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What is the significance of Green's function being symmetric ? How do I understand this intuitively? Thanks in advance .

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The importance of the symmetry in Green's function is that it can be used to construct Green's functions using free space Green's function as its foundations.

One example of the use of the symmetric property is in proving that Poisson's formula $u$ on the half space $\mathbb{R}^n$ belongs to the space \begin{equation*} C^{\infty}(\mathbb{R}^n_+)\cap L^{\infty}(\mathbb{R}^{n-1}) \end{equation*} (ie, smooth functions on the half plane extended to $L^{\infty}$ on the $n-1-$dimensional real numbers).

The intuition behind Green's function symmetry comes from odd/even functions. If $f:\mathbb{R}\to\mathbb{R}$ is a continuously differentiable function, then we can write two functions \begin{equation*} y(x)=f(x)-f(-x) \\ z(x)=f(x)+f(-x) \end{equation*} with initial conditions $y(0)=0$ and $z'(0)=0$. Observe that we can derive Dirichlet and Neumann type boundary conditions when we subtract mirror images of a function. This leads to the symmetry condition \begin{equation*} G(x,y)=G(y,x),~x,y\in\Omega,~x\neq y \end{equation*} where $\Omega$ is an open and bounded subset of $\mathbb{R}^n$, and $G$ is Green's function.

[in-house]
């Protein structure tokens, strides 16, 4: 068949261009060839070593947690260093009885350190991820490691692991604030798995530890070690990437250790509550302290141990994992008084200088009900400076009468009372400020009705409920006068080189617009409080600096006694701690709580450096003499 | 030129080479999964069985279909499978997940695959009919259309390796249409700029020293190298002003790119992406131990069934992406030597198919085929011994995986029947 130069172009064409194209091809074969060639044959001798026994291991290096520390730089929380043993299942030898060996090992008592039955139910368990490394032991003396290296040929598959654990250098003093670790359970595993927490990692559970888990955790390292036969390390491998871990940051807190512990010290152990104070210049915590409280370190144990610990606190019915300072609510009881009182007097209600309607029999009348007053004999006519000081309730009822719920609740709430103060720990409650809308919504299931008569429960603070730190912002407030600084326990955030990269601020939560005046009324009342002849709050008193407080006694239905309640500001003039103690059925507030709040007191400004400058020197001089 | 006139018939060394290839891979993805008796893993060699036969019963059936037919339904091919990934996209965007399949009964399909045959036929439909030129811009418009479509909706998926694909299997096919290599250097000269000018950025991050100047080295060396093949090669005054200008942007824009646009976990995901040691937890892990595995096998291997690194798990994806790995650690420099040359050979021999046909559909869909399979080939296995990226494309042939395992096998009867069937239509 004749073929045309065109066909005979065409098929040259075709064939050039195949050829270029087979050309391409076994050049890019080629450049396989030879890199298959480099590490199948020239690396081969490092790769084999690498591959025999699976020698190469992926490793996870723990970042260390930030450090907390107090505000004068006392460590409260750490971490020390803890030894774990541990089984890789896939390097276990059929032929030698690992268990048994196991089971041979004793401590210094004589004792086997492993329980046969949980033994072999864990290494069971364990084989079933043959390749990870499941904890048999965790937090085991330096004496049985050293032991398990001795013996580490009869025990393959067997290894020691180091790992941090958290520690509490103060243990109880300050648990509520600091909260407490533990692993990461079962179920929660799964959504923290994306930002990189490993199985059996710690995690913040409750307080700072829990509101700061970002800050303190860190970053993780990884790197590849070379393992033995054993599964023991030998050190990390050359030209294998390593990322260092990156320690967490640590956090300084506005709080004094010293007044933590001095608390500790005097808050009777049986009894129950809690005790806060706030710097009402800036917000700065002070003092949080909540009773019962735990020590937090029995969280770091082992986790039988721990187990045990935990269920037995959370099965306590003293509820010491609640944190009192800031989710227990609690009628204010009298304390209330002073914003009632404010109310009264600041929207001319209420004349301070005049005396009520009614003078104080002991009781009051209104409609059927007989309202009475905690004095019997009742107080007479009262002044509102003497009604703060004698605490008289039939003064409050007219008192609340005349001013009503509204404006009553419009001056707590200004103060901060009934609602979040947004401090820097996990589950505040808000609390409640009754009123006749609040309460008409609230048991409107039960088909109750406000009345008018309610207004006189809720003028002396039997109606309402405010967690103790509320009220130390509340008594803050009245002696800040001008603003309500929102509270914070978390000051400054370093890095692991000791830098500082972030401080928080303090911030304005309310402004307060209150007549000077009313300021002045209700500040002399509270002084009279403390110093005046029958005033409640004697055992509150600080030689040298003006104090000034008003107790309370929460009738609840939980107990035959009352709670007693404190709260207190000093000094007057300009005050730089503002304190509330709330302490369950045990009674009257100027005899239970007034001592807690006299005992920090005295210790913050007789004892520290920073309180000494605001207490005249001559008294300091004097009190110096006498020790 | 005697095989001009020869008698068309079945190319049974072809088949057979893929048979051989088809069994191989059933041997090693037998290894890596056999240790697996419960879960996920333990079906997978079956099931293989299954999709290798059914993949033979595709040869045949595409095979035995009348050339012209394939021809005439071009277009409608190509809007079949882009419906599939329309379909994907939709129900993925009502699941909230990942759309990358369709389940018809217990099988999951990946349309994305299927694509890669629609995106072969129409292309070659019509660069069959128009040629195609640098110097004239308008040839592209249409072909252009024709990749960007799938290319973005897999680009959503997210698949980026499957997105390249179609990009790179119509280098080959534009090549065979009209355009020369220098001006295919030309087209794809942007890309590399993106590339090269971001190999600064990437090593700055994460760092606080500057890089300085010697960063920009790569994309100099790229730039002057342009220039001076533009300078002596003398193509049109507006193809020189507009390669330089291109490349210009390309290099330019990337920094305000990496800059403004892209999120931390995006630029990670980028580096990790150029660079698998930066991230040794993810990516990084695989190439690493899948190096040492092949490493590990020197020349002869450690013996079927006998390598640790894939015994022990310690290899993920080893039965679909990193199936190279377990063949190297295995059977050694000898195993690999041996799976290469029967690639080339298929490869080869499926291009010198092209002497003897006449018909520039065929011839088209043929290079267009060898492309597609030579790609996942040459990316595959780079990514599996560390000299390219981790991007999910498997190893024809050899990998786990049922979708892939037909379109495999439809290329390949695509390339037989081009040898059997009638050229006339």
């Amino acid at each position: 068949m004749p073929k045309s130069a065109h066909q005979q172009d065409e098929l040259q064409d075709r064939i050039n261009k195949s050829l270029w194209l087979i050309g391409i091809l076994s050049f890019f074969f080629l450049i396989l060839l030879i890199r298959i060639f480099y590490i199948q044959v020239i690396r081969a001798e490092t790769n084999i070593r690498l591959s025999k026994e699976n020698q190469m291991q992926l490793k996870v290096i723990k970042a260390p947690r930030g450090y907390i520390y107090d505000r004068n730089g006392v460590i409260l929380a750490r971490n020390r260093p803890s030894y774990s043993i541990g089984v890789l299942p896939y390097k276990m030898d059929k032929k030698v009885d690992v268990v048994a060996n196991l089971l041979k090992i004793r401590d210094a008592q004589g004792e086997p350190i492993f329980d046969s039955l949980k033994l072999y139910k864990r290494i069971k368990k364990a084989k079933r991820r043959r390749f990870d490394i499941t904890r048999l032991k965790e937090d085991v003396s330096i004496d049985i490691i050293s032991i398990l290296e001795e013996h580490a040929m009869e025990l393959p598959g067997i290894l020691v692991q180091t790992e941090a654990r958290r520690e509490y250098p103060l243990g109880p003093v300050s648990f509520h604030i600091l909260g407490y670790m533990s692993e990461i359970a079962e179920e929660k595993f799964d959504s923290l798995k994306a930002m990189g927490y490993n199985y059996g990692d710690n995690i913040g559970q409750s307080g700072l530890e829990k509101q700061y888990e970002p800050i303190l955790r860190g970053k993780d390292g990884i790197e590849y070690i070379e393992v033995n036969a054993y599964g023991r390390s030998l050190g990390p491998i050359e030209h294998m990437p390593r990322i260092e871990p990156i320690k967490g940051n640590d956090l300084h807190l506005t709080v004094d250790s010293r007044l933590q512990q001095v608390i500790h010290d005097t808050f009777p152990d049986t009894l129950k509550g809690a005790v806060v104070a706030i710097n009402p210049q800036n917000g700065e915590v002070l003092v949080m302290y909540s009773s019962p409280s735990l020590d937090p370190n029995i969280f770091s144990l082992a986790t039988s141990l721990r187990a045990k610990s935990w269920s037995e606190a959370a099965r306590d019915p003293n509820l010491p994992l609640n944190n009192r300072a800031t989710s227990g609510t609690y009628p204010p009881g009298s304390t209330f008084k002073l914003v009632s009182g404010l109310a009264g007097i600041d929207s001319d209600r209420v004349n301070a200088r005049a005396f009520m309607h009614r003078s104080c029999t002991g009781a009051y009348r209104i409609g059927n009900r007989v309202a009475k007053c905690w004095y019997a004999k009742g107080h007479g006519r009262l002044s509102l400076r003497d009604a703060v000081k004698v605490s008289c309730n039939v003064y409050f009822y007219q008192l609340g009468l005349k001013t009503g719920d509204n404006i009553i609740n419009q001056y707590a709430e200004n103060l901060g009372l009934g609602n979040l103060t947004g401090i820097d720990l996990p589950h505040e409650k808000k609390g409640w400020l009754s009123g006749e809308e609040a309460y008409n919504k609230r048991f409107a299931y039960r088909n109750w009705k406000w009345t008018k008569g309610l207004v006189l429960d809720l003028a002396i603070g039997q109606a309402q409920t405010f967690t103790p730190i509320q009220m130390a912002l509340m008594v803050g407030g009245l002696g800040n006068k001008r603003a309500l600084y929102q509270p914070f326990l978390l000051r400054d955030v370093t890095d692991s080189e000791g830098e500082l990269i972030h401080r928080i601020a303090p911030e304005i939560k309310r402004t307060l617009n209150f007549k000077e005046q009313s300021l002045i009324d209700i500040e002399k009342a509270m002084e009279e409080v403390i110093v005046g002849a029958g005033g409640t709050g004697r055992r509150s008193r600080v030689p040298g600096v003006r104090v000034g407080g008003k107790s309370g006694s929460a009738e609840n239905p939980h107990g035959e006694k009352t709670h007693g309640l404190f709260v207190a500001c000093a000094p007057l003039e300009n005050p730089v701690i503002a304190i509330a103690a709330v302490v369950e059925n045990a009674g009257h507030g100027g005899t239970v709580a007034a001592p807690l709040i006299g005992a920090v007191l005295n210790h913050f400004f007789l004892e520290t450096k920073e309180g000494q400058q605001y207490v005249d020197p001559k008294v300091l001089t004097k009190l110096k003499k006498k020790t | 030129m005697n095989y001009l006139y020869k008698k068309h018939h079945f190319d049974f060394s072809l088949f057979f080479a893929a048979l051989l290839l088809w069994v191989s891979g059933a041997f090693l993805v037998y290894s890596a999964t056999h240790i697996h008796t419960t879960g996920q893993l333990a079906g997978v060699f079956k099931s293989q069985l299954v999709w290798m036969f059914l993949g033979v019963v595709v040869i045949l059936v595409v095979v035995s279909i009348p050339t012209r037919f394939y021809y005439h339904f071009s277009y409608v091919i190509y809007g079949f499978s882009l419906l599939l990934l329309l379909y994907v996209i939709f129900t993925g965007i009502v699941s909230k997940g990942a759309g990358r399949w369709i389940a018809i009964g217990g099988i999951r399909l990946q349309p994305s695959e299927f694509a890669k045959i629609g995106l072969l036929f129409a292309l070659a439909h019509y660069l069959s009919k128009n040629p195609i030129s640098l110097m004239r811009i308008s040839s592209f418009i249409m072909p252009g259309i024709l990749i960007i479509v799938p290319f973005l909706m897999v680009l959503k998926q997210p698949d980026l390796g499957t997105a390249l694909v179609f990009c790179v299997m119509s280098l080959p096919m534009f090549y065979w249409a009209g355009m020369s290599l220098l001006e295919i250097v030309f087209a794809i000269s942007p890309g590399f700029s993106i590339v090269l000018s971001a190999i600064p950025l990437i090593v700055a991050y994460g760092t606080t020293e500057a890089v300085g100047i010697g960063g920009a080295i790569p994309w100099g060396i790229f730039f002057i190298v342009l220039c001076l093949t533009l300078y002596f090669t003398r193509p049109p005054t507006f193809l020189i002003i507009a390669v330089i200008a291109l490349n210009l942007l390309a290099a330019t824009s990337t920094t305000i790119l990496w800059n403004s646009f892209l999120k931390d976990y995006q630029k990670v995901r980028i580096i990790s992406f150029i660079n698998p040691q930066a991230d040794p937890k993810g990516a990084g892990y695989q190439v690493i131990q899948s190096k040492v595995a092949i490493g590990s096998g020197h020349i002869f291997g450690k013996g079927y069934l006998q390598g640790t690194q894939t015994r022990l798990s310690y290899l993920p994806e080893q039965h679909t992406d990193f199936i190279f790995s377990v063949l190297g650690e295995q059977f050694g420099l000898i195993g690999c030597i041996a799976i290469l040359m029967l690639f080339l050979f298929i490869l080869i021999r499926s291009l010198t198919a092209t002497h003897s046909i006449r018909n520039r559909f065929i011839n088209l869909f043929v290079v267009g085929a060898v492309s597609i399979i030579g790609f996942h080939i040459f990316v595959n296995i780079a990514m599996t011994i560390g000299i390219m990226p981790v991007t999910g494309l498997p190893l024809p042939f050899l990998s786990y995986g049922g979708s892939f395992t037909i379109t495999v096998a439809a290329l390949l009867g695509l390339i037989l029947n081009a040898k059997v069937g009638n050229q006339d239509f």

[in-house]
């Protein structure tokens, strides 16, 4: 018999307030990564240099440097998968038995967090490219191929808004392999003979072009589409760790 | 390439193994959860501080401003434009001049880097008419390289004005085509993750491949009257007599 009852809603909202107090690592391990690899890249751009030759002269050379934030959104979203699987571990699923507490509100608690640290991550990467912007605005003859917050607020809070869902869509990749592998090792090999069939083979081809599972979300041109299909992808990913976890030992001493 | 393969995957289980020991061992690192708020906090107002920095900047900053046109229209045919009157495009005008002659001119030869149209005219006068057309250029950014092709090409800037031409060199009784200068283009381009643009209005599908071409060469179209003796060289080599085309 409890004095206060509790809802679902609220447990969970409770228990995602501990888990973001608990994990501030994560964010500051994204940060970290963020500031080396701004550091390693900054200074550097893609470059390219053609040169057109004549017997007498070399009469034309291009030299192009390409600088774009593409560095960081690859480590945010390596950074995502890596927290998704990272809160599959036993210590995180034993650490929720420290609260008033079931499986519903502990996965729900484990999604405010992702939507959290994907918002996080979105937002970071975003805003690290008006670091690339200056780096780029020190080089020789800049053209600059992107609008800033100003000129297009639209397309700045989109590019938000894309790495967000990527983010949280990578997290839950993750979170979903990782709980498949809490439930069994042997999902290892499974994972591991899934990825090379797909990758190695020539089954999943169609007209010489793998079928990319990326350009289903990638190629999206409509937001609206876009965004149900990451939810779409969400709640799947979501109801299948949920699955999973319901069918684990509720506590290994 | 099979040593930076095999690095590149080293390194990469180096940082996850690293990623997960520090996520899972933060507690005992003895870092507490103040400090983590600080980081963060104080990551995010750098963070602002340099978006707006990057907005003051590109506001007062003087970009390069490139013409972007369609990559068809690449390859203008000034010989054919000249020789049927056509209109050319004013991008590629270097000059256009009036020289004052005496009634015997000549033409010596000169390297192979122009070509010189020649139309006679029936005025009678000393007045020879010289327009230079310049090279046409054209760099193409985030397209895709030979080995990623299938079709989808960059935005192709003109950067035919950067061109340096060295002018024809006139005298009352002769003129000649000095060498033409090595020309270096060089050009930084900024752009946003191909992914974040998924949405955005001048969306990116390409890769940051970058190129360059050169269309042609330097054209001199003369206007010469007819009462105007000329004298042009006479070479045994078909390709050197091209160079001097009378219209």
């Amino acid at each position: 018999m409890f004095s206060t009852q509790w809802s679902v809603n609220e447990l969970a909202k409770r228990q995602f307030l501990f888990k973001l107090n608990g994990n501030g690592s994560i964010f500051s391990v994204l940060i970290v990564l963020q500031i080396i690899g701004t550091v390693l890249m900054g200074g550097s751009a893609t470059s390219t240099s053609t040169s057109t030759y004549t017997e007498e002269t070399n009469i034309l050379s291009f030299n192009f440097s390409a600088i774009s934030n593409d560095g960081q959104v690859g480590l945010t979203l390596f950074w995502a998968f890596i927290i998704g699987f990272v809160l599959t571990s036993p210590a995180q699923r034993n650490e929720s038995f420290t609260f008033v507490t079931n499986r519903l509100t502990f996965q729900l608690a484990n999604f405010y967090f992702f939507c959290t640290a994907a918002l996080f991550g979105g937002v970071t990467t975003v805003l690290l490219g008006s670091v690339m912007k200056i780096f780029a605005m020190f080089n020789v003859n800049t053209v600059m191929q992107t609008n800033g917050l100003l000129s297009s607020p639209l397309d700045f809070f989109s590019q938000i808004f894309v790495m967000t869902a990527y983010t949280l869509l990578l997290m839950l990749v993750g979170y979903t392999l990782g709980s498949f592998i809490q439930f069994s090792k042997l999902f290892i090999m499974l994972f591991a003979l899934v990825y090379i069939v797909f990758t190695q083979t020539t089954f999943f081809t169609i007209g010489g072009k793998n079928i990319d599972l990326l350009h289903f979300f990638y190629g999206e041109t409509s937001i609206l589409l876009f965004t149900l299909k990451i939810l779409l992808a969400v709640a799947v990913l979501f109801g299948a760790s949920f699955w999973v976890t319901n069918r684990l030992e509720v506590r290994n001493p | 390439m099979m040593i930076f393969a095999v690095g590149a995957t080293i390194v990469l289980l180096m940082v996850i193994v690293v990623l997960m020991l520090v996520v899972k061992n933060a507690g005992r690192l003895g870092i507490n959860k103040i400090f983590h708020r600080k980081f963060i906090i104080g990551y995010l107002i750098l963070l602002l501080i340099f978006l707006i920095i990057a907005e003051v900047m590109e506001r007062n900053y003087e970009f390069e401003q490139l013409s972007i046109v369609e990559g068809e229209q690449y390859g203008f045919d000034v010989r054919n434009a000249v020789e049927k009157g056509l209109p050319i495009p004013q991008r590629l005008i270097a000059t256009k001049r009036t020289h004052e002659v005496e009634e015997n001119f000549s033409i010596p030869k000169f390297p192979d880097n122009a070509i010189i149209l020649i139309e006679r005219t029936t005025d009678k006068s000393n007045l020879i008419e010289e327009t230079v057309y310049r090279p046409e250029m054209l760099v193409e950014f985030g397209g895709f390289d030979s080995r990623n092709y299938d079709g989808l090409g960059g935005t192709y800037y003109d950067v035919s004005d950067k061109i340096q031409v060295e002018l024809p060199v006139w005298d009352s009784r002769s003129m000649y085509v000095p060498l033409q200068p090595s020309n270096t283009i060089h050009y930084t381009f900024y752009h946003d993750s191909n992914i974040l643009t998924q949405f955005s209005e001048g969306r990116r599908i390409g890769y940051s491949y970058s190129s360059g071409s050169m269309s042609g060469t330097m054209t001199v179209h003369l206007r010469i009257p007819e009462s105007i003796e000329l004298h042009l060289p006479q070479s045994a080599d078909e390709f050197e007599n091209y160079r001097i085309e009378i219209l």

Does that answer your question? I'll expand or clarify anything if you like.

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